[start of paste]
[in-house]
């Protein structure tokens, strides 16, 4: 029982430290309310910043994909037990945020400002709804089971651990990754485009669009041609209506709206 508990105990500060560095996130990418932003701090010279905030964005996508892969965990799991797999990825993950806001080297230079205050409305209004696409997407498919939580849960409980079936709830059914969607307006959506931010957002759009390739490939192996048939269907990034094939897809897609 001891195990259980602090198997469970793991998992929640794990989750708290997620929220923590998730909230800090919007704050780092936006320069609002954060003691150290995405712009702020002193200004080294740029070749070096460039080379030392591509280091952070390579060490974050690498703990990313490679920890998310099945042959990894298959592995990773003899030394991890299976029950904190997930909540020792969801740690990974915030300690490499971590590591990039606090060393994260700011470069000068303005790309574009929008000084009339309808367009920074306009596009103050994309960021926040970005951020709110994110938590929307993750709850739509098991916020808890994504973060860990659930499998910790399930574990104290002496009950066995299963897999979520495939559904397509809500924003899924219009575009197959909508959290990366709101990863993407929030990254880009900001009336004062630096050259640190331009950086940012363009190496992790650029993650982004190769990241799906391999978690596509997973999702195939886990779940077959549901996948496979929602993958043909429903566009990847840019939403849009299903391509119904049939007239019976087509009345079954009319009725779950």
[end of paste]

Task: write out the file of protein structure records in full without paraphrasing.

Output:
[in-house]
């Protein structure tokens, strides 16, 4: 029982430290309310910043994909037990945020400002709804089971651990990754485009669009041609209506709206 508990105990500060560095996130990418932003701090010279905030964005996508892969965990799991797999990825993950806001080297230079205050409305209004696409997407498919939580849960409980079936709830059914969607307006959506931010957002759009390739490939192996048939269907990034094939897809897609 001891195990259980602090198997469970793991998992929640794990989750708290997620929220923590998730909230800090919007704050780092936006320069609002954060003691150290995405712009702020002193200004080294740029070749070096460039080379030392591509280091952070390579060490974050690498703990990313490679920890998310099945042959990894298959592995990773003899030394991890299976029950904190997930909540020792969801740690990974915030300690490499971590590591990039606090060393994260700011470069000068303005790309574009929008000084009339309808367009920074306009596009103050994309960021926040970005951020709110994110938590929307993750709850739509098991916020808890994504973060860990659930499998910790399930574990104290002496009950066995299963897999979520495939559904397509809500924003899924219009575009197959909508959290990366709101990863993407929030990254880009900001009336004062630096050259640190331009950086940012363009190496992790650029993650982004190769990241799906391999978690596509997973999702195939886990779940077959549901996948496979929602993958043909429903566009990847840019939403849009299903391509119904049939007239019976087509009345079954009319009725779950």